A study found that you will improve your success rate if you write down your goal, share it with a friend and send a brief progress report.

Make a promise on the Elevate+ Facebook group.

Include a significant goal you’d like to achieve by 2 weeks time.

Comment on someone else’s promise that you’ll be the person that holds them accountable. Report back to your friend.

Covey’s Time Management Matrix

Stephen Covey’s highly recommended book, ‘The 7 Habits Of Highly Effective People’, provides fantastic insights into living and working effectively. Here’s an extract:

“The two factors that define an activity are urgent and important. Urgent means it requires immediate attention. It’s “NOW!” Urgent things act upon us. A ringing phone is urgent. Importance, on the other hand, has to do with results. If something is important, it contributes to your mission, your values, your high priority goals.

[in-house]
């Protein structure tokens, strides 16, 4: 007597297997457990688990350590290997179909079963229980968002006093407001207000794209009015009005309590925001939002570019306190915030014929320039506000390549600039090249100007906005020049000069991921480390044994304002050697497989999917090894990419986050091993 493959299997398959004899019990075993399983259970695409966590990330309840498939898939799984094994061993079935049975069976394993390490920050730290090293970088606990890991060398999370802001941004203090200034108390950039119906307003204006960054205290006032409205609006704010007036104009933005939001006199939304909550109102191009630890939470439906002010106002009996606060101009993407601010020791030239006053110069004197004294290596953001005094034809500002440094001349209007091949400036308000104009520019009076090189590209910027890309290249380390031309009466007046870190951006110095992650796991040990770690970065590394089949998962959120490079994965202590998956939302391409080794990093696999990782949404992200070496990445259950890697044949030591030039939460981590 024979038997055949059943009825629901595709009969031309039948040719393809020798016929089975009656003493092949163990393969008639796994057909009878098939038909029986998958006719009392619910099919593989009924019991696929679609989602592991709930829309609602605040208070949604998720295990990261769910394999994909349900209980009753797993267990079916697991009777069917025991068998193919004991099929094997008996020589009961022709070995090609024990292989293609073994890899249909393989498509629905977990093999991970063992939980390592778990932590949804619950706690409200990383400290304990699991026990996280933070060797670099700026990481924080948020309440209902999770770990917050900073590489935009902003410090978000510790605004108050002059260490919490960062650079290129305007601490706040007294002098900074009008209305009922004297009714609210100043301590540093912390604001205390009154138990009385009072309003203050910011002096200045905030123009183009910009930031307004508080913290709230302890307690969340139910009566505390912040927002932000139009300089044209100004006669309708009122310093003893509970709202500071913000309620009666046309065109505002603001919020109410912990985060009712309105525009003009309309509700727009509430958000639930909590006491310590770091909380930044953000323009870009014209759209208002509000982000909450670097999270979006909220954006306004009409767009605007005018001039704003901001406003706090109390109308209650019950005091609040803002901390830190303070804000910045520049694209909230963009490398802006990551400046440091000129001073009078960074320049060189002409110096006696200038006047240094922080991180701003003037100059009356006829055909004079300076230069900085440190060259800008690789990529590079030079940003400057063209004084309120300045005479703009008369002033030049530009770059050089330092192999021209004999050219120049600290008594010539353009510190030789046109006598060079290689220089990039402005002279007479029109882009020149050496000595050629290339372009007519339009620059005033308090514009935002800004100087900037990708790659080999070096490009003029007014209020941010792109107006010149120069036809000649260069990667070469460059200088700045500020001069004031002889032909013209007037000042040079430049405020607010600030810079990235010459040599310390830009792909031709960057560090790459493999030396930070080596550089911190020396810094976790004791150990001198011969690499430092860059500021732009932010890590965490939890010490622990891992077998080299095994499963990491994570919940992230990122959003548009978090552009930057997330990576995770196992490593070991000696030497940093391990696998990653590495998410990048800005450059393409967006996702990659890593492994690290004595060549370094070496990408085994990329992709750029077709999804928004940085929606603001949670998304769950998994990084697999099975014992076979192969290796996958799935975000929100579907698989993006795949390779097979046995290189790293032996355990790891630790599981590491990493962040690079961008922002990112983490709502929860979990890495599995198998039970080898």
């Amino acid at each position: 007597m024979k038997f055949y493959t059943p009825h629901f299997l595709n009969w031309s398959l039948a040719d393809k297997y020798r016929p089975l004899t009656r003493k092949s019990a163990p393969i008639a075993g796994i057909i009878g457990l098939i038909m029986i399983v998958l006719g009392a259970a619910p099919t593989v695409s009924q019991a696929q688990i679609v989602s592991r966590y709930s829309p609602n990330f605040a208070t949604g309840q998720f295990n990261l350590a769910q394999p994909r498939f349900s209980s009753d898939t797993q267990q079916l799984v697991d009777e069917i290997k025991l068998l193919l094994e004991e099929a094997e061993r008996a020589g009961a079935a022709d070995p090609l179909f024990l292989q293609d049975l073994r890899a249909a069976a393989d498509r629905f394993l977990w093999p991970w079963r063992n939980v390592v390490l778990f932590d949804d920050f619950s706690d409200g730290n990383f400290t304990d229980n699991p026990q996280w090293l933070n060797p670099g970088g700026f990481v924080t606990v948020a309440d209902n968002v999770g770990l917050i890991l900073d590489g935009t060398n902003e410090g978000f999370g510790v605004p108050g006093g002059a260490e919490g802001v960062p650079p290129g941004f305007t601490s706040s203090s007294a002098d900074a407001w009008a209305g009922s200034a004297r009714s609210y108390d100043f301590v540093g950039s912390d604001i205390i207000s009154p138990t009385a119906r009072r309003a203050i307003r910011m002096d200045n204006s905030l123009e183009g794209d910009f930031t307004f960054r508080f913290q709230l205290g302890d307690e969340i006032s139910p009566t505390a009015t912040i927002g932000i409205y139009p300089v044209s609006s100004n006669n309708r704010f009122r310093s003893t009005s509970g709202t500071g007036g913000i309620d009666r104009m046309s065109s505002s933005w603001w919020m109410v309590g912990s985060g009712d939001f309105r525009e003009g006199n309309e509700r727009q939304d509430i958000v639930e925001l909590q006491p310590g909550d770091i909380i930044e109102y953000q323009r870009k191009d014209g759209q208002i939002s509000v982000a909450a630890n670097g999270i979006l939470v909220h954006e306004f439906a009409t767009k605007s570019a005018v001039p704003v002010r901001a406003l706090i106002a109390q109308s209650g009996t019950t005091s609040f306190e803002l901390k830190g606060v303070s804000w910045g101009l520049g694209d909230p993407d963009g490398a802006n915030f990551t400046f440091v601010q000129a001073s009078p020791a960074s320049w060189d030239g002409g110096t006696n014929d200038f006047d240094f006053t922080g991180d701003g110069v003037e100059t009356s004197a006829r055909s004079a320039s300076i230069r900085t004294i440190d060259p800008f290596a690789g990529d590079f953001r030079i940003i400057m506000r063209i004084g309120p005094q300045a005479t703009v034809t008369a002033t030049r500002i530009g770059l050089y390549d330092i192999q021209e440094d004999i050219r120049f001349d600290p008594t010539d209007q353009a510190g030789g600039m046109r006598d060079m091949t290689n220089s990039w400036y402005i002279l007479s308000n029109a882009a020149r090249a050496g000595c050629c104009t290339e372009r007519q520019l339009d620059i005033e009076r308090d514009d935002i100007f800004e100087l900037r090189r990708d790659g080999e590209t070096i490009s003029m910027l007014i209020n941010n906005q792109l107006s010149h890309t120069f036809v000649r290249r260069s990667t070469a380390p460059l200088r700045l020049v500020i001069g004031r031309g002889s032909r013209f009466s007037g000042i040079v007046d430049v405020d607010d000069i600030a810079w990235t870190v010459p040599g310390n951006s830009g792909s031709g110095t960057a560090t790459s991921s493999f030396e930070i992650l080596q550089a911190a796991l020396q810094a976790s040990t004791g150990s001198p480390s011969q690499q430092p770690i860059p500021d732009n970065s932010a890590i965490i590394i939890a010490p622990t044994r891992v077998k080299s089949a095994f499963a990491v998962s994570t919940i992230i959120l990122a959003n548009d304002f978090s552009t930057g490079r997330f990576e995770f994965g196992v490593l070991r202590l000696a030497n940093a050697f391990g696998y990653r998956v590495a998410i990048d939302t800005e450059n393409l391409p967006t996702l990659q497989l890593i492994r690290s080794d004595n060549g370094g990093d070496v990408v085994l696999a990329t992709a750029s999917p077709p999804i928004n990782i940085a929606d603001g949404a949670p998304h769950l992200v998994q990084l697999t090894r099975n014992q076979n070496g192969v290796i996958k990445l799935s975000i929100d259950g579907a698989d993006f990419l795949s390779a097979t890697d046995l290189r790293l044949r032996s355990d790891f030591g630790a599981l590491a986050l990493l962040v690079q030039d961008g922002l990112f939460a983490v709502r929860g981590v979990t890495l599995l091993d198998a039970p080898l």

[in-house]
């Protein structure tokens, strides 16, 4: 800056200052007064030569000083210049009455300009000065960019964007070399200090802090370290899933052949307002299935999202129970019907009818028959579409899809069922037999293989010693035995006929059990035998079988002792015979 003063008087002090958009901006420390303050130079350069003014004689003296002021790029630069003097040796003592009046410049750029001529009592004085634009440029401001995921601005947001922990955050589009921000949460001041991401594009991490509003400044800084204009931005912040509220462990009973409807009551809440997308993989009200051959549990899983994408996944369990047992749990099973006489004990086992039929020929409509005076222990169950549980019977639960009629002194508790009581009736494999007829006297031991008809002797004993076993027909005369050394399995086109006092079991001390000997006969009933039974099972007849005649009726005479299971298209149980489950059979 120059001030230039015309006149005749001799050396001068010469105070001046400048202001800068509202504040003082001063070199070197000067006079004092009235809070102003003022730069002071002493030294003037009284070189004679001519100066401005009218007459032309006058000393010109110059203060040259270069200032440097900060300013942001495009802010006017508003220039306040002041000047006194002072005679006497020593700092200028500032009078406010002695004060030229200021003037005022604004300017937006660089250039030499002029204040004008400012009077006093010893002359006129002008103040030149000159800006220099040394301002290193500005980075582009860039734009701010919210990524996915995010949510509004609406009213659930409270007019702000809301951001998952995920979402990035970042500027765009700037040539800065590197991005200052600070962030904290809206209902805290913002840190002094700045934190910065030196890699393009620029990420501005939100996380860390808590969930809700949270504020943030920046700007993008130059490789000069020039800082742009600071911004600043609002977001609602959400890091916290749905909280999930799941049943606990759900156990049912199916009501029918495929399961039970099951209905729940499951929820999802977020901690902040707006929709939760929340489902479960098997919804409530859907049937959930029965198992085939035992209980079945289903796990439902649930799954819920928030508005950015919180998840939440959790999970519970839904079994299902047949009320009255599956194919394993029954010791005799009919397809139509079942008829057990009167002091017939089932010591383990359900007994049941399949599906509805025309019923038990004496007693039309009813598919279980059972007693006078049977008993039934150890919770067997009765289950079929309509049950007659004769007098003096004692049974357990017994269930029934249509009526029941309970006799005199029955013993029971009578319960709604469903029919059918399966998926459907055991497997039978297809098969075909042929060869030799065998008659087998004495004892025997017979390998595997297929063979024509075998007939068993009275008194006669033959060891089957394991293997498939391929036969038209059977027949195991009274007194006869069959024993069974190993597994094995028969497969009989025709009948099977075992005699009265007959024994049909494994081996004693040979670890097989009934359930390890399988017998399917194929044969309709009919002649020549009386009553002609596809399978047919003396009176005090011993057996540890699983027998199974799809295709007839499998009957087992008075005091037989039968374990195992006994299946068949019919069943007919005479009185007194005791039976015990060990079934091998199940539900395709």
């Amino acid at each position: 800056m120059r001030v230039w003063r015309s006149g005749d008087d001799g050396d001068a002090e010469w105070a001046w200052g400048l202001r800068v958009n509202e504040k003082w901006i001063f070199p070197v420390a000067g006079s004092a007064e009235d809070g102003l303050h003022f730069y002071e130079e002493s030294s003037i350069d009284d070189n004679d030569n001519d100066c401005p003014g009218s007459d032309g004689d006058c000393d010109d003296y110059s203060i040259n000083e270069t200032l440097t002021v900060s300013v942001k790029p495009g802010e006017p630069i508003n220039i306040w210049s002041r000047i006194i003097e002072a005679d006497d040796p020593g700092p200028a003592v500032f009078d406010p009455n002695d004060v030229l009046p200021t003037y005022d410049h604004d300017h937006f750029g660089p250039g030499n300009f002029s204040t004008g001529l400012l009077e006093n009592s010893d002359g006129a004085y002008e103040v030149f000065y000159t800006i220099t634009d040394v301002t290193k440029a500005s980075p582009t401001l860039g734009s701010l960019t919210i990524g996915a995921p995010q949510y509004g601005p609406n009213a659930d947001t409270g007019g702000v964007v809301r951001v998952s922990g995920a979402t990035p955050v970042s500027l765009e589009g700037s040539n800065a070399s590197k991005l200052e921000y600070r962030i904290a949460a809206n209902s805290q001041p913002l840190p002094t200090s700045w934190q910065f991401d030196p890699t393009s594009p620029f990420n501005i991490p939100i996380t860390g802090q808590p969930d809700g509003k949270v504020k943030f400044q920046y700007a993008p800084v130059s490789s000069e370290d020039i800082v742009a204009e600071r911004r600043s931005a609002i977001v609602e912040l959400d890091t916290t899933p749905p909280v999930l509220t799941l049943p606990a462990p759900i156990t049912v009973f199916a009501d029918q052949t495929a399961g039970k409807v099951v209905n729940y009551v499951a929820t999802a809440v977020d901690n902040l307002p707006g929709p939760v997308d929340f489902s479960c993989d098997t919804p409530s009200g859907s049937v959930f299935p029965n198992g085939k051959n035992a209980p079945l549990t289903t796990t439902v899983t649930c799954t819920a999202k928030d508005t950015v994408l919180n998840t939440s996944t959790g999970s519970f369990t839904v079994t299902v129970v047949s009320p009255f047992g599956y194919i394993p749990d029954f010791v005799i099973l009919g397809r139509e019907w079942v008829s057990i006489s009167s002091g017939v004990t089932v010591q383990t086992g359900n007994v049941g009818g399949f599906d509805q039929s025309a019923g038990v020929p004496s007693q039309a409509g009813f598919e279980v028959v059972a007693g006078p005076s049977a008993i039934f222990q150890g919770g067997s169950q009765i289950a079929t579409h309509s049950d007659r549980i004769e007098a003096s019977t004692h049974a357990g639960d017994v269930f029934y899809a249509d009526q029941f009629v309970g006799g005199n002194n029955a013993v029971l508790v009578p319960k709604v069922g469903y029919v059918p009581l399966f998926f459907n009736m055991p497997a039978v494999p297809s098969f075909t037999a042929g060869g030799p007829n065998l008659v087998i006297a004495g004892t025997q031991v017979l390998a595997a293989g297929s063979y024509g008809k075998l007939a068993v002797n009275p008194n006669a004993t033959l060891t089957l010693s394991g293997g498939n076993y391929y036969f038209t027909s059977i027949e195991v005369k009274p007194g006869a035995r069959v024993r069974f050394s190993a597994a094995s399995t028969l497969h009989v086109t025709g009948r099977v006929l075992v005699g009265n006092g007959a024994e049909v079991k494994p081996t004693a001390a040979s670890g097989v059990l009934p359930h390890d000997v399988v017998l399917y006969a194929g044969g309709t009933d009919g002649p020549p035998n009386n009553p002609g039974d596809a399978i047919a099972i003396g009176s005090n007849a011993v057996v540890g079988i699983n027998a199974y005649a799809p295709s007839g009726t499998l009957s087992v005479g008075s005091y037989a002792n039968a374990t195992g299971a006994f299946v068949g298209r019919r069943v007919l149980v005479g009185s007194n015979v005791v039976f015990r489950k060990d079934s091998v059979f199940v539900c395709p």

Covey Time Management Table-01.png

We react to urgent matters. Important matters that are not urgent require more initiative, more proactivity.

We must act to seize opportunity to make things happen. If we don’t have a clear idea of what is important, of the results we desire in our lives, we are easily diverted into responding to the urgent.

Quadrant I is both urgent and important. It deals with significant results that require immediate attention. We usually call the activities in Quadrant I ‘crises’ or ‘problems’. We all have these activities in our lives, but Quadrant I consumes many people. They are crises managers. As long as you focus on Quadrant I, it keeps getting bigger and bigger until it dominates you. It’s like the pounding surf. Some people are literally beaten up by problems all day every day. The only relief they have is in escaping to the not important, not urgent activities of Quadrant IV. So when you look at their total matrix, 90% of their time is in Quadrant I and most of the remaining 10% is in Quadrant IV. That’s how people who manage their lives by crises live.